U.S. Economy Gets $4.8 Billion Boost from Tomatoes, New Study Shows

Tomatoes: think of how much you take these round red fruits—yes, it’s a fruit—for granted. They’re in your pizza, your pasta, your salad, your juice, etc. They’re basically everywhere. But in order to get from farm to table they need to be transported somehow, from somewhere. This is where talks of trade and tariffs and infrastructure and the economy all come cascading in, which ultimately begs the question: what’s the economic impact of tomatoes?

According to Dari Duval, economic impact analyst with the University of Arizona, tomatoes make a sizable $4.8 billion contribution to the American economy. The figure was outlined in Duval’s study co-researched with Ashley K. Bickel and George Frisvold, and looked at the overall economic activity in 2016.

The full report, “Mexican Fresh Tomatoes: Agribusiness Value Chain Contributions to the U.S. Economy”, dived into the vine-like value system that tomatoes have on the economy altogether, and the different areas its influence reached.

According to a report by the New York Times earlier this year, more than half of all fruit Americans eat comes from foreign lands, as well as more than one-third of vegetables. In fact, there’s been a steady 30 percent-plus increase in imports in both fruits and veggies over the last 40 years.

“In the case of tomatoes grown in Mexico, international agribusiness supply chains support forward-linked industries that deliver fresh tomatoes to end buyers in the United States and Canada, as well as backward-linked industries that supply inputs to agricultural producers in Mexico,” explains Duval.

This has helped boost economic activity, jobs, and income in the United States.

“[Tomatoes] have been a bellwether of health for southern Arizona produce. That translates to jobs at warehouses and trucking and dispatchers,” notes Lance Jungmeyer, President at Fresh Produce Association of the Americas (FPAA), who facilitated the study with the department of agriculture at the University of Arizona. “It helps out the local economy as well as other areas the tomatoes go to, like grocery stores in Des Moines or re-packers in Chicago or Dallas.”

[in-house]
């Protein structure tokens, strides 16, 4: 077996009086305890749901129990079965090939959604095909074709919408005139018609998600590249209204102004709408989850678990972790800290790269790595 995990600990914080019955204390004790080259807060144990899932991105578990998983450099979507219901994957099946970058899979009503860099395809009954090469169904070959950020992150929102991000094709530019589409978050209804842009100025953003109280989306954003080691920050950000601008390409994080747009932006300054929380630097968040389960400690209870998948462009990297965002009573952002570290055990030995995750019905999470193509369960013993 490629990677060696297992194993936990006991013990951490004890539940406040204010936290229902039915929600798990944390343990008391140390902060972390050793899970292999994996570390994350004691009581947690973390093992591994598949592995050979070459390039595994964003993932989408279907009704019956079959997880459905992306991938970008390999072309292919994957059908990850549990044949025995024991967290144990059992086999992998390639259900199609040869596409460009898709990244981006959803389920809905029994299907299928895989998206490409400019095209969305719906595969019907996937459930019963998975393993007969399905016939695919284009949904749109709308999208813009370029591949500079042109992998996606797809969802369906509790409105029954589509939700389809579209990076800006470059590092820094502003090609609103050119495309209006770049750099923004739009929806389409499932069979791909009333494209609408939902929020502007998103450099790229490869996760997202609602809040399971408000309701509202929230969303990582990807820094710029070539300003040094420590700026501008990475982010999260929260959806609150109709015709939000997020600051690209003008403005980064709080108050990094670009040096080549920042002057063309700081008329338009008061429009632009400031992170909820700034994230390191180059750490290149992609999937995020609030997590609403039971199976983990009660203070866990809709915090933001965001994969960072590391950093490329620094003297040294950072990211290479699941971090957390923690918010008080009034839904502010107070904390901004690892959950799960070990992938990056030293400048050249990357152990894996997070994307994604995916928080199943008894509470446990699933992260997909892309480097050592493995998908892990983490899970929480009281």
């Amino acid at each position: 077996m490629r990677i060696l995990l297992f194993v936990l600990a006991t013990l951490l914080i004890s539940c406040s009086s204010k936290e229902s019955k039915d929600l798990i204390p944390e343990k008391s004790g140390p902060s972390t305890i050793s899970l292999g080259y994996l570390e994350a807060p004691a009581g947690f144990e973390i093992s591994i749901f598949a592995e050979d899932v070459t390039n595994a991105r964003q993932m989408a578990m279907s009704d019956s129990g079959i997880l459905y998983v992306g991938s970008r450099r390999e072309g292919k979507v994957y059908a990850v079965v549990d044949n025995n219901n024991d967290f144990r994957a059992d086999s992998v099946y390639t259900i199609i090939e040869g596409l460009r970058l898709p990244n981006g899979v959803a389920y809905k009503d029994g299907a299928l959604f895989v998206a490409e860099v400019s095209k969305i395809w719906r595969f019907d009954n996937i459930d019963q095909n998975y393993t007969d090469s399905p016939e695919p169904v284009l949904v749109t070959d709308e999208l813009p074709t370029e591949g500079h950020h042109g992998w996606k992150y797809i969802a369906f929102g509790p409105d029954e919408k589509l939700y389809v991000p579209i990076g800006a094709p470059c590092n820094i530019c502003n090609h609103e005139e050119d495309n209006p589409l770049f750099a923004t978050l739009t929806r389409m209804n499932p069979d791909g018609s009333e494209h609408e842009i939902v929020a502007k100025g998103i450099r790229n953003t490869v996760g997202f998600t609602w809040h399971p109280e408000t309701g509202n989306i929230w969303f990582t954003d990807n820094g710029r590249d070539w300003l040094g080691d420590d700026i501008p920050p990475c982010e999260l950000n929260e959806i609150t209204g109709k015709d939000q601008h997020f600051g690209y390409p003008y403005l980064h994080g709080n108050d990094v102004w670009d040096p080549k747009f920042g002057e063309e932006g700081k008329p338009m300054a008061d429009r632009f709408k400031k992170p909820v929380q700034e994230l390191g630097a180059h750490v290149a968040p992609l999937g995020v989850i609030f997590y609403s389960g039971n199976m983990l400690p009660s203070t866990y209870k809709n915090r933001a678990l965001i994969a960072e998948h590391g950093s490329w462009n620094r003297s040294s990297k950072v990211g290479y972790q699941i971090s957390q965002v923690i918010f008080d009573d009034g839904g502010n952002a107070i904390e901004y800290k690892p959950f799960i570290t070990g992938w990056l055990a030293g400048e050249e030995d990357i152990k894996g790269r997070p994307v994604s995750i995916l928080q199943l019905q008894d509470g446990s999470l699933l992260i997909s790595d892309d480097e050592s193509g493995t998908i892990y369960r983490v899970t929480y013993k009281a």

But with all this dependence on produce, such as tomatoes, heading into the United States from our neighbor from the south, how much impact would a decrease in supply have on the economy? A lot, actually. In fact, the study hypothesized what a 5 percent decrease in imports would do to the nation. The impact would be catastrophic and hit the country’s pocketbook by hundreds of millions per year.

“We do know that a dip in supply means an increase in price, that makes it less attractive for consumers to buy tomatoes. And if you’re a large food service provider, like Subway, you might use less tomatoes,” adds Jungmeyer.

Duval said that researchers considered wholesale activity in the United States as well as grocery activity, foodservice sales and transportation. Here’s a breakdown of what they found:

  • $2.8 billion from indirect and induced economic multiplier effects
  • $1 billion in direct wholesale activity
  • $816 million in direct grocery retail activity
  • $145 million in direct foodservice activity
  • $30 million in inbound shipments to Canada

“Most U.S. tomato production is destined for the processed market, therefore imports from Mexico play an important role in the availability and affordability of fresh tomatoes in the United States for much of the year,” Duval’s study points out.

Every day, more than 8.4 billion pounds of tomatoes cross through Nogales, Pharr, Texas, and Otay Mesa, California. Altogether those three import locations make up about 90 percent of the country’s intake of tomatoes. Those imports combined to add nearly $5 billion in economic activity, and brought 33,000 full- and part-time jobs together, with an annual employee compensation of about $1.4 billion.

Nick Esquer

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